Moffatt (1) 1834
James Dyson (1810-1888), civic leader and businessman of Perth, Western Australia had also been a convicted criminal in a former life. Sentenced to seven years transportation beyond the seas in July 1833, he spent the first few weeks of his sentence imprisoned in York Castle, then four months on the prison hulk Justitia anchored off Woolwich near London on the river Thames.
On 20 November 1833 he was bundled on to the merchantman Moffatt at Woolwich, but the formal date of sailing from England to Van Diemen’s Land was not until 6 January 1834. The port of departure was Plymouth. One hundred days later the Moffatt arrived at Hobart town in the convict colony. It was a record speed for a crossing and the vessel carried a record number of convicts within its Indian teak hull.
Of the four hundred prisoners loaded on board, 393 made it to their destination alive. Given that I would not be writing this if he had not made it — Dyson survived the voyage. Still, I would like to know more about this part of his life than what is regularly regurgitated in the standard sources.
Moffatt hauled convicts to Australia four times — Three to Van Diemen’s Land, and one to New South Wales. Convicts were categorised by which ship and voyage they arrived on, so James Dyson was linked to Moffatt (1).
This was the Moffatt’s first time as a convict transport. Prior to that, she was an East India Company ship (The British cartel that owned India for the moment) and her master for her last voyage for the EIC who also commanded her first as prison transport was a young man named James Cromarty (also spelt Cromartie). He was 28 when he became master of the Moffatt in 1832.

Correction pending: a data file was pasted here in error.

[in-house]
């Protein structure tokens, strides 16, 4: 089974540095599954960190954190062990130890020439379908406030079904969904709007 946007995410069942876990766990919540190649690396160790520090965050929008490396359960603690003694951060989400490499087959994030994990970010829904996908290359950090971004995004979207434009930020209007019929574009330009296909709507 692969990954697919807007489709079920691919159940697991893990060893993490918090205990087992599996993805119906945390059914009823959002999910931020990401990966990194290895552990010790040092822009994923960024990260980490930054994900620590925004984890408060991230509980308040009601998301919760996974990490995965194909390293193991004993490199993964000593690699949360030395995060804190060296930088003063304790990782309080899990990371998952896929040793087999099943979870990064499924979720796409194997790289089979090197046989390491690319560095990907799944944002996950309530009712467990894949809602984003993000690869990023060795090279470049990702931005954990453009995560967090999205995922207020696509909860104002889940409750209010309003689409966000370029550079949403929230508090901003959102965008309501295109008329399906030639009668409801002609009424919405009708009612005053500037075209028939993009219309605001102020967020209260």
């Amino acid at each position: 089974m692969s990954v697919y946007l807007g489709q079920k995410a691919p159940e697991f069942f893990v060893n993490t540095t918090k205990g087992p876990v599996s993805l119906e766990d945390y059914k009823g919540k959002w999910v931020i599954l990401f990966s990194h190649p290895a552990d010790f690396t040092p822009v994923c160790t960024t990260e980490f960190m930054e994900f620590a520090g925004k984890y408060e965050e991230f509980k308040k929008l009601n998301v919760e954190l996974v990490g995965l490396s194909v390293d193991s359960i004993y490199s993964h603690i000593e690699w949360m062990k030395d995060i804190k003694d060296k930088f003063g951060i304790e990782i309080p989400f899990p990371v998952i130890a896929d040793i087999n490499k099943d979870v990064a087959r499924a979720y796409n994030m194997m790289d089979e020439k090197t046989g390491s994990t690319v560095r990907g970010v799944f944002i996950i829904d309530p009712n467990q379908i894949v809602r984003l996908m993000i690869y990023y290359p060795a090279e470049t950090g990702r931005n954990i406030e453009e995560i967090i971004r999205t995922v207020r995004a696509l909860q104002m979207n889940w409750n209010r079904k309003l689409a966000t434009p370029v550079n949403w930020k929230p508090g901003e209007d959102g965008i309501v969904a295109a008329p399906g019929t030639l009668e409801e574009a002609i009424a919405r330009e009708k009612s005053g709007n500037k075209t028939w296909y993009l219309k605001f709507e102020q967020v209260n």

A brief biography of him here would be a lot more published about him than I have so far found written: — Cromarty was born on South Ronaldsay amid the Orkney islands north of the Scottish mainland. Up until the captaincy of the Moffatt for the EIC in 1832, I know nothing about him. It may have been his first command but researching this point has been inconclusive so far. Then, between 1836-1840, he captained the sailing ship James Pattison until she was lost at sea due to fire. He and all his crew were rescued. He was then master of the Chieftain (1841) and then the Equestrian (1844-1847). He married a Miss Charlotte Kelly in Sydney back in 1836. Their home was in London and they had at least two sons together. Charlotte Cromarty disappears from the record after 1847 and by census time 1851, James Cromarty has retired from the sea and taken up farming near his birthplace on South Ronaldsay. He dropped dead 13 July 1882. He was 78 years old.
Whether deliberately or by chance, Cromarty was master of many immigration voyages to the Australian colonies. Whether his passengers were free or unfree, one thing both types of voyage shared in common was the presence of a surgeon to ensure that as many of the cargo got to their destination alive as possible. After many years of trial (and mostly) error, the best way found to achieve this outcome was to ensure that neither of these parties got paid unless either gave the other a good report and the cargo arrived mostly intact. Convict ships had surgeons from the Royal Navy. On board the Moffatt during 1834, this was Thomas Braidwood Wilson, RN (1792-1843).